In a post-COVID-19 world, developing young talent will become even more important, not just to save money on buying players but also to help Spurs return to the period in the last decade where they sold academy graduates for sizeable sums.
Mason himself fetched £13 million from Hull and Townsend moved to Newcastle for £12 million. Alex Pritchard, Steven Caulker and Jake Livermore all went for around £8 million each. Contrast that with Marcus Edwards and Josh Onomah leaving last summer for undisclosed, but much smaller, amounts. Midfielder Luke Amos joined Queens Park Rangers for around £500,000 on Monday — though with add-ons and a sell-on clause.
Kyle Walker-Peters did bring in around £12 million when he was sold to Southampton earlier this month but there’s a feeling that had he been loaned out sooner than shortly before his 23rd birthday he could have been sold for more or established himself in the first team. One of the few criticisms of Pochettino has been his reluctance to let young players close to the first team go out on loan.
Broadly speaking, Spurs, like all clubs, need to be producing first-team players or bringing in decent transfer fees for those that don’t quite make the grade. Youth development is hugely dependent on the quality of the players available and often circumstance, but allowing more fringe players to go out on loan earlier in their development — as Oliver Skipp (to Norwich City) and Troy Parrott (to Millwall) are doing in the upcoming season — is seen by many as a positive step towards achieving those goals.
For those not on loan — such as the highly-regarded trio of midfielder Harvey White, left-back Dennis Cirkin and central defender Malachi Fagan-Walcott (all 18) — there’s plenty of talent to be maximised among the youngsters who will be at Hotspur Way this season.
With the new coaching set-up in place, Tottenham feel confident they can do just that.
Speak to pretty much any player who passed through the Tottenham academy between 2005 and this summer and they will speak extremely highly of McDermott: his dedication, his toughness and his personal touches. Replacing McDermott was always going to be a big ask, and though Tottenham were linked with external candidates such as former Arsenal defender and academy coach Steve Morrow, they’ve chosen someone in Rastrick who they feel shares many of the same qualities as his predecessor.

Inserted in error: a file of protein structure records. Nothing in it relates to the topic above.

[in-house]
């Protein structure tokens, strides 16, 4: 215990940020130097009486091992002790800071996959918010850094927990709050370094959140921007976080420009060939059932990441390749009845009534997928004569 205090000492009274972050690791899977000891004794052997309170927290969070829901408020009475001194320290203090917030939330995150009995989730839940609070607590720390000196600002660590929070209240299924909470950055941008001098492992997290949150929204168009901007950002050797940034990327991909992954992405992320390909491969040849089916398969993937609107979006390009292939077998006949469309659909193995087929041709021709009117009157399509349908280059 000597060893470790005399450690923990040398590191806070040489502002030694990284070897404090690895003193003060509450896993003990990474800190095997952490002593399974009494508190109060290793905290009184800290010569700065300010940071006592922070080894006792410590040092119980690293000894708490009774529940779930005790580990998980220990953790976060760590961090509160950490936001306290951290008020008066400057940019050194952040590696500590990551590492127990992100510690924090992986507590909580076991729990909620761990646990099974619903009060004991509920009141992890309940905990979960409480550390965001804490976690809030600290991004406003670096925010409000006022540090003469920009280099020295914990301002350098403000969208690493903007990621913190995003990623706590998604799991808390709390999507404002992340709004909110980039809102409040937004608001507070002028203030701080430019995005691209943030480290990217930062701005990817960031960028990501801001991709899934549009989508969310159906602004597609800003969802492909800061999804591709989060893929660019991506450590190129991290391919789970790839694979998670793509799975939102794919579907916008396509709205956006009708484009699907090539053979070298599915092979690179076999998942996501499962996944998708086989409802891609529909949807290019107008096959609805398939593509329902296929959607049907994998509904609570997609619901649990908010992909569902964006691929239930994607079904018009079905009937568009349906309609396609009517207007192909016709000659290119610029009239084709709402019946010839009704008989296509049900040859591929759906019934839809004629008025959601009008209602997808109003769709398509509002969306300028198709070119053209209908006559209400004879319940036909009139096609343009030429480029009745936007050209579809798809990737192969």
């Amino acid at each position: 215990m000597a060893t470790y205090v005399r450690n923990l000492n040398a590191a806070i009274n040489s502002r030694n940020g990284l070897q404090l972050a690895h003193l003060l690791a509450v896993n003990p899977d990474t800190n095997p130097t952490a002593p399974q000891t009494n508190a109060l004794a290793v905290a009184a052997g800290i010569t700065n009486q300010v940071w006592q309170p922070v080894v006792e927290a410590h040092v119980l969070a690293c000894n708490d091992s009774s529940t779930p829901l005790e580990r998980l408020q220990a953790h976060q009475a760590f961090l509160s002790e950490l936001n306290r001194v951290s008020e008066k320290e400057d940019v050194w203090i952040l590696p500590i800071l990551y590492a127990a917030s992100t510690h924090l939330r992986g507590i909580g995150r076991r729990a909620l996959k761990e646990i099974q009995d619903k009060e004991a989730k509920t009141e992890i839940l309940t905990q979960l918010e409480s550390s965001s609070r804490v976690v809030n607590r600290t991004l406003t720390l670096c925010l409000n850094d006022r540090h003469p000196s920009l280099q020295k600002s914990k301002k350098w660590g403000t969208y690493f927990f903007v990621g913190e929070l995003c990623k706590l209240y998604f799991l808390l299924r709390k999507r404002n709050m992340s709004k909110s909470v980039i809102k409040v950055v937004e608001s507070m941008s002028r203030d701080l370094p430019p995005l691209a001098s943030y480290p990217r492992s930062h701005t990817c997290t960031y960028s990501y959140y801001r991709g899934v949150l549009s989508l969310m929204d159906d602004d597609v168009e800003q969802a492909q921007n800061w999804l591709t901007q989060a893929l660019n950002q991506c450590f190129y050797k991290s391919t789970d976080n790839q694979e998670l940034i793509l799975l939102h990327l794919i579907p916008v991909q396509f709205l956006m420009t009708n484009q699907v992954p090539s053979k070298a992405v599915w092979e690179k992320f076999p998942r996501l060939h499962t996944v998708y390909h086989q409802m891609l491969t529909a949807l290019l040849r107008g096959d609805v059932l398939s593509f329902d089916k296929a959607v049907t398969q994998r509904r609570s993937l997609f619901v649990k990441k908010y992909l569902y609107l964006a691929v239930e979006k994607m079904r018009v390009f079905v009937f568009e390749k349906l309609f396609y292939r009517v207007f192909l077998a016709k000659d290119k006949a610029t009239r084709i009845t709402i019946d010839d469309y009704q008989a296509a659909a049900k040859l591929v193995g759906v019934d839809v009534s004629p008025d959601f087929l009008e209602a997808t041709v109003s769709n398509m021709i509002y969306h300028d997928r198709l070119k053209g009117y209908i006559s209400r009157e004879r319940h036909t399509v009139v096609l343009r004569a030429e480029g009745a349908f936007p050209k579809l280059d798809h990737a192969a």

Nineteen-year-old midfielder Skipp for instance, who is one of Tottenham’s brightest academy prospects and on Monday completed his loan move to Norwich, thinks very highly of him. Rastrick was his under-18s coach and looked after Skipp and his contemporaries with the sort of care that was McDermott’s calling card. “Dean gets on with most people, is a people person but like John (McDermott), he doesn’t suffer fools,” as one former Spurs youth coach puts it. His ability to connect with young people is seen as a big reason Rastrick has been so successful as a youth-team coach, having also enjoyed spells at Luton Town, Derby County and Norwich City.
Hard-working and a thirst for knowledge are other ways his colleagues describe him, and there is a sense that though he is his own man, Rastrick has learned a huge amount from working so closely with McDermott.
“He’s been embedded in what’s going on, and seen everything that’s happened at the club over the last few years,” says Les Ferdinand, the QPR director of football who worked closely with Rastrick after joining Tottenham in 2010 to help run the under-21s and development squad.
“We always used to have conversations about different players and he’s someone who’s been there for a long time and knows the history the club has in developing young talent. He’ll work hard to make sure that continues.”
Powell may not share Rastrick’s longevity at the club, but he certainly shares his knack for personal touches. This personability is part of the reason he got the job, since he has always got on well with Rastrick and long been identified as the kind of individual who would fit in well at Spurs.